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Muckraker’s Lament

April 16, 2013

The 2013 Pulitzer Prizes were announced yesterday. At least two of the winners—David Barboza and David Barstow of the New York Times—were in Berkeley over the weekend, participants in the Seventh Annual Logan Symposium, part of the Investigative Reporting Program at the UC Berkeley Graduate School of Journalism. A.k.a., the J-School.

Barboza took the prize for International Reporting for stories documenting corruption at the highest levels of the Chinese government and a secret fortune, valued at billions of dollars, amassed by the family of Prime Minister Wen Jiabao.

Barstow shared the prize for Investigative Reporting with his colleague at the Times, Alejandra Xanic von Bertrab, for their investigation into Wal-Mart’s widespread use of bribery to dominate the Mexican marketplace.

It was Barstow’s third Pulitzer. He shared his first, in 2004, with Lowell Bergman, the man who directs the Investigative Reporting Program and something of a legend in the field (he was played by Al Pacino in the 1999 film “The Insider“).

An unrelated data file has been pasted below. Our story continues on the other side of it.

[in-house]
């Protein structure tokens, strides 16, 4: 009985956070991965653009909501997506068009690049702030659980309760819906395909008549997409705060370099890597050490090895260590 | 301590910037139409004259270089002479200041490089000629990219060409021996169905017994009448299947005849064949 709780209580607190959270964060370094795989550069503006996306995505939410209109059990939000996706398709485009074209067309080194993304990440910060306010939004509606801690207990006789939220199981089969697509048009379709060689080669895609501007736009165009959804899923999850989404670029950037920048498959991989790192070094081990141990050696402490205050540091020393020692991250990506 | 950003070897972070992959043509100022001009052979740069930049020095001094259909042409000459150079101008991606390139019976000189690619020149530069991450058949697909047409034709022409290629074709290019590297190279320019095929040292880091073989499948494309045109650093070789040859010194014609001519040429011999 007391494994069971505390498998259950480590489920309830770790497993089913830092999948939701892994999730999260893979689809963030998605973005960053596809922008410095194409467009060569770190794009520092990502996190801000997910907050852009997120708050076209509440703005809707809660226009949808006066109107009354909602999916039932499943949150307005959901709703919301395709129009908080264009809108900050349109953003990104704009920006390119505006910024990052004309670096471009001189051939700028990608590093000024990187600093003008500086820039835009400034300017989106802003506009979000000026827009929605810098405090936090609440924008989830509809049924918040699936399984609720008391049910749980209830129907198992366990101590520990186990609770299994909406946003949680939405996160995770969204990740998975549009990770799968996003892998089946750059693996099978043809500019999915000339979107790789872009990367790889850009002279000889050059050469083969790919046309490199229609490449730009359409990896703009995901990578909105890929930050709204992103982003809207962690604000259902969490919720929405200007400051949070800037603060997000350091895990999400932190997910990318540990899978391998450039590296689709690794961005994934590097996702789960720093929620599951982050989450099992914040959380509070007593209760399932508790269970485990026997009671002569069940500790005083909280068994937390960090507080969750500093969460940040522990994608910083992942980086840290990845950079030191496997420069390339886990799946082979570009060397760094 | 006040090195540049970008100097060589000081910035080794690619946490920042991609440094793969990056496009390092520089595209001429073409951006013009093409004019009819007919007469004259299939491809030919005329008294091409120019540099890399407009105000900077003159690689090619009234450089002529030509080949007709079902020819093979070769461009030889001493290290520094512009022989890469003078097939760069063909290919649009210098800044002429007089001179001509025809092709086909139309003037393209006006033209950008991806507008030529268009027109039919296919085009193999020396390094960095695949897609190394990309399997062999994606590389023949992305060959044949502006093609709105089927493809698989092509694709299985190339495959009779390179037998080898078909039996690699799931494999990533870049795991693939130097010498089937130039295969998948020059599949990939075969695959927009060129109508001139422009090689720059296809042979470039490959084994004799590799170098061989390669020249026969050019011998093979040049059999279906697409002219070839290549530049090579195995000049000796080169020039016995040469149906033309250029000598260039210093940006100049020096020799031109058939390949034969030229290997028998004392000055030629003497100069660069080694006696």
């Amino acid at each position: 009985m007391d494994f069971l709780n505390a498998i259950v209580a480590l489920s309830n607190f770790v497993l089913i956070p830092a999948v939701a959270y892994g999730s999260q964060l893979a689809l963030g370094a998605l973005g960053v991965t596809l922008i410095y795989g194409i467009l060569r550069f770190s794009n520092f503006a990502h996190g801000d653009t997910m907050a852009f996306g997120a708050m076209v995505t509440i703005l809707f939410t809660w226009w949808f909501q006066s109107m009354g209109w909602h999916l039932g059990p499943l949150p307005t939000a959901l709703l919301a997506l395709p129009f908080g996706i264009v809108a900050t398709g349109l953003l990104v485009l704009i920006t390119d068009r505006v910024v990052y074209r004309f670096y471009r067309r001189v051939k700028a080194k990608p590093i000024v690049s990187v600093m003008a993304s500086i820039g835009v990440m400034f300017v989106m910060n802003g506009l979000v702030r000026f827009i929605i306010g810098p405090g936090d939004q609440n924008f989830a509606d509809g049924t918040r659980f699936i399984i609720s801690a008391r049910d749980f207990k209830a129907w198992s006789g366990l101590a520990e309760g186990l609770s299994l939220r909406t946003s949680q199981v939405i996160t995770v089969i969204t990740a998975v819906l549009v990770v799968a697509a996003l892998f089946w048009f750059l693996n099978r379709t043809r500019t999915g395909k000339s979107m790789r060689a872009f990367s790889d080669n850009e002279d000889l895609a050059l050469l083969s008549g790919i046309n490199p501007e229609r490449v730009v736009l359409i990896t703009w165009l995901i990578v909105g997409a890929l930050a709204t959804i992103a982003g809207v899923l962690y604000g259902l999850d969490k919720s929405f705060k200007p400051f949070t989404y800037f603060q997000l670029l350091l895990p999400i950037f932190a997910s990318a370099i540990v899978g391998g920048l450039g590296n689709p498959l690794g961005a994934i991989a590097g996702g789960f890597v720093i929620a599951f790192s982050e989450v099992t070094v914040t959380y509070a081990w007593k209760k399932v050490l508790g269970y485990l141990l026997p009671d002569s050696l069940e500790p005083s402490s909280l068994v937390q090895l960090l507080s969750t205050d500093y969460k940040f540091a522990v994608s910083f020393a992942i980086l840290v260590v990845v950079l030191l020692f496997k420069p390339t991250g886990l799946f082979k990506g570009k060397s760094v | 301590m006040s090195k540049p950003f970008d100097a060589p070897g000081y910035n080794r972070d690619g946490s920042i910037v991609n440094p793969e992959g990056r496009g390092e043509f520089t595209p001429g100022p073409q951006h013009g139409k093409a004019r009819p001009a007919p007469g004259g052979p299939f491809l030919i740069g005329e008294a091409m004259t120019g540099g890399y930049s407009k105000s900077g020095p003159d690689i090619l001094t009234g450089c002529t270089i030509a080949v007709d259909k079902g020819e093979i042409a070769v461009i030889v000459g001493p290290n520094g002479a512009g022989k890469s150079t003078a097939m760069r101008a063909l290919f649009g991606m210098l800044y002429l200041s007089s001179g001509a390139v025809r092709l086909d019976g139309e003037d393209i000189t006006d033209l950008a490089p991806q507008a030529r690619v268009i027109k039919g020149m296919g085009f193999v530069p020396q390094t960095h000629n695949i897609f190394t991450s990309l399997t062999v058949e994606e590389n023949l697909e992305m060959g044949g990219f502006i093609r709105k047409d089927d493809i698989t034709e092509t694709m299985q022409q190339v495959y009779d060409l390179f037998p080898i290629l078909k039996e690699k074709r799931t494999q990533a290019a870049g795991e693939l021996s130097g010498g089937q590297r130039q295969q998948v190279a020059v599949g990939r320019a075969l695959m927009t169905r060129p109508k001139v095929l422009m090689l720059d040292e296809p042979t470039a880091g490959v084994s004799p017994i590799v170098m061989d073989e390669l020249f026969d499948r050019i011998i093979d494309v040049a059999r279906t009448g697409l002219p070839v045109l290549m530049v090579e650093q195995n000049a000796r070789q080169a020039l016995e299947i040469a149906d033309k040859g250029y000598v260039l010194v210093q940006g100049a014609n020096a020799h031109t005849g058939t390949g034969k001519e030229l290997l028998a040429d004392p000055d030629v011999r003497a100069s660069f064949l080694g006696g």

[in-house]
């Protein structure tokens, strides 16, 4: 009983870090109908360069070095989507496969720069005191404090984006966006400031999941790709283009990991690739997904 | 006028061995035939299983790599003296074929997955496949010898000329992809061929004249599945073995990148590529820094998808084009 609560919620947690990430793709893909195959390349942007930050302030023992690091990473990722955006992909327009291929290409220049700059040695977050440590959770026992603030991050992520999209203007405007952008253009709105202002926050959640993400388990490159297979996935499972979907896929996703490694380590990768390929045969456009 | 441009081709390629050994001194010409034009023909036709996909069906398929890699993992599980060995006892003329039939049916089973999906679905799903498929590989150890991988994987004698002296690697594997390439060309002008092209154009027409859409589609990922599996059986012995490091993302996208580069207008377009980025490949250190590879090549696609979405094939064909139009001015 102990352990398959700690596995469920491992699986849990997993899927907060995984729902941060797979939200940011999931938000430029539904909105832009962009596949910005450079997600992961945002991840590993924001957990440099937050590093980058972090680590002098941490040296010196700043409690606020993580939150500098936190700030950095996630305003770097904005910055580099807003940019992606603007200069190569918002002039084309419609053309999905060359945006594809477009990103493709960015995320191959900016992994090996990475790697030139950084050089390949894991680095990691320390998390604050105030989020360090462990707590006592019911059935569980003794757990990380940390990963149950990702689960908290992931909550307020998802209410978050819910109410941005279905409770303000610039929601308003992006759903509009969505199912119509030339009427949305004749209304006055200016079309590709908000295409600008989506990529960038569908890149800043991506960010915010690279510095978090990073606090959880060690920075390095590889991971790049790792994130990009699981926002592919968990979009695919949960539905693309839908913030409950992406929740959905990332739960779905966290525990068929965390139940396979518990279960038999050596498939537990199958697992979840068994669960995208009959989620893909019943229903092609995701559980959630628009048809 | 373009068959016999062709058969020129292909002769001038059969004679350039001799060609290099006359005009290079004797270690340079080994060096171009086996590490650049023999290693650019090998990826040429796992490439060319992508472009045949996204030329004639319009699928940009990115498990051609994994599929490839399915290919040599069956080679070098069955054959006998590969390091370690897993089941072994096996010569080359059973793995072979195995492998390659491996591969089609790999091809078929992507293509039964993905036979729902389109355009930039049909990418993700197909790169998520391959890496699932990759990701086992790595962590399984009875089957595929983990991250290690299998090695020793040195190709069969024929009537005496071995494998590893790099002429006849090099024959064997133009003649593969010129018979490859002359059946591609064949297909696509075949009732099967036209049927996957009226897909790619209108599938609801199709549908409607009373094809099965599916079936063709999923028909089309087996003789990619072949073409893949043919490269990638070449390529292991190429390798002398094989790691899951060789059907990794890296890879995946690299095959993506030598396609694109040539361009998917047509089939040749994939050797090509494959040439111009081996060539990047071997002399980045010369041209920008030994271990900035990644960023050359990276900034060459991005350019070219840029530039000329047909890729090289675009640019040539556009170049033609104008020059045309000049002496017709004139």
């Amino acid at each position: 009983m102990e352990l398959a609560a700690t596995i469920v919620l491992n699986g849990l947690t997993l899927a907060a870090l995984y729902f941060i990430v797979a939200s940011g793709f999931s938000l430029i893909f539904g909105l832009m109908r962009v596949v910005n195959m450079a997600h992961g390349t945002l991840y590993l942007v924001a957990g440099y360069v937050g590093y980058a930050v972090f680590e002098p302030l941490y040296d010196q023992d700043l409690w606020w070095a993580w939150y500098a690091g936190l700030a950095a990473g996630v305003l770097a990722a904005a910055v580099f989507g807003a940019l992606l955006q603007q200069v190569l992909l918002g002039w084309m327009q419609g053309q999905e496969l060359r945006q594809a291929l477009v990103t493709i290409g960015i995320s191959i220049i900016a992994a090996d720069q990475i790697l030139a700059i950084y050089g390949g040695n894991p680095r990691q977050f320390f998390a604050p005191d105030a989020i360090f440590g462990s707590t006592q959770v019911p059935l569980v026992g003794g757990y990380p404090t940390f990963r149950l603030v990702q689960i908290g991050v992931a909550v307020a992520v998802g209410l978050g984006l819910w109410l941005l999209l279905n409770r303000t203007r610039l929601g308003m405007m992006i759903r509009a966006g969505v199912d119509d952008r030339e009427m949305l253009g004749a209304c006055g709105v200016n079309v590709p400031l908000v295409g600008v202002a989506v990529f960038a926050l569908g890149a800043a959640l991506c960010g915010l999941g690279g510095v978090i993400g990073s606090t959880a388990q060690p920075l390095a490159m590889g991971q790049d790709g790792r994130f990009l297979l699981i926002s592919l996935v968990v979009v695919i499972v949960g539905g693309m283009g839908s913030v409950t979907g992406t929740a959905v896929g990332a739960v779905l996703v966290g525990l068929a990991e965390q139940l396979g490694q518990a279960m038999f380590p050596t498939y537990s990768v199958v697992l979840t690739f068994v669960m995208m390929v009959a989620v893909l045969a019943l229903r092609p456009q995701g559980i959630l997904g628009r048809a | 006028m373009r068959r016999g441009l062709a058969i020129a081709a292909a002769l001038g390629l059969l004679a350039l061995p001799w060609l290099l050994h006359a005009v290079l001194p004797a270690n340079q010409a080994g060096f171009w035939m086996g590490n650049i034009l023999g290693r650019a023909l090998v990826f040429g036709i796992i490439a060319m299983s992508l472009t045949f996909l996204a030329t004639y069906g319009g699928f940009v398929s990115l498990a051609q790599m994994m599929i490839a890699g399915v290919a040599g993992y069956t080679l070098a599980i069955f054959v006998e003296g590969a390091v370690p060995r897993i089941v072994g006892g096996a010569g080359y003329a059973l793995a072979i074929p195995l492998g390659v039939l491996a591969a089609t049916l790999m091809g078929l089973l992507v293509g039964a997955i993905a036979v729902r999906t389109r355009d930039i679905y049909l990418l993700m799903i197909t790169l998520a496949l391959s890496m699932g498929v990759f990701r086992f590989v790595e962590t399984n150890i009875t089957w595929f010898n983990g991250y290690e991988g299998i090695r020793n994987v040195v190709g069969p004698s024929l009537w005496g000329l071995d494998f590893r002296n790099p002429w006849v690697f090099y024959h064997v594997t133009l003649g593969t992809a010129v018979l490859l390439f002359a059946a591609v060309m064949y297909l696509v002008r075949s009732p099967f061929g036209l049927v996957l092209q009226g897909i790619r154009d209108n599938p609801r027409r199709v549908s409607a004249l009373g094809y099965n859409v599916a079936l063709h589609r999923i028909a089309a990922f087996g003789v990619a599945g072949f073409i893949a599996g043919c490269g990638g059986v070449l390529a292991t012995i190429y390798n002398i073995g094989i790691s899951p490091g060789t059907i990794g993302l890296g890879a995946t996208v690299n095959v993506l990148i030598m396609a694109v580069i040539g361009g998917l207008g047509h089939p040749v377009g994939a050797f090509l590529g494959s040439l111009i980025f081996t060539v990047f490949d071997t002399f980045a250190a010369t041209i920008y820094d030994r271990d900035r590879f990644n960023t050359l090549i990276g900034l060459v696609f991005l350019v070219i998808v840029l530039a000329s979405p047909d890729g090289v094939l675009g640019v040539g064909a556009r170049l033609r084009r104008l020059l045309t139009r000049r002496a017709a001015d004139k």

Addressing the symposium audience on Saturday afternoon, David Barstow gave a 10-minute talk in which he related an early success in his career. Reporting for the St. Petersburg Times, he managed to call attention to the thousands of youths then incarcerated in Florida’s adult prisons. Not only did laws get changed as a result of Barstow’s reporting, but Eddie McGee, the 14-year-old whose story he focused on, was quickly transferred to a juvenile facility where he would finally get the schooling and counseling he would never receive in the penitentiary.

Score one for investigative reporting, right? Right. But it was no victory for Eddie McGee. The transfer to juvie, where he had to prove himself daily by literally fighting for his survival, became a fresh hell for the boy, the worst years of his life, he later told Barstow. What’s more, Barstow’s reporting—an embarrassment to authorities—made McGee a marked man on the outside, too.

When he was later caught breaking parole, a Florida judge threw the book at him. As Barstow bitterly recalled to his fellow reporters, he’d gone to the sentencing and sat there, helplessly, as Eddie McGee, now a young man, was sentenced to 17 years. His parole violation? The cops found a joint in a car he’d been riding in.

The title of Barstow’s talk was: “Consequences: A Brief and Cautionary Tale.”

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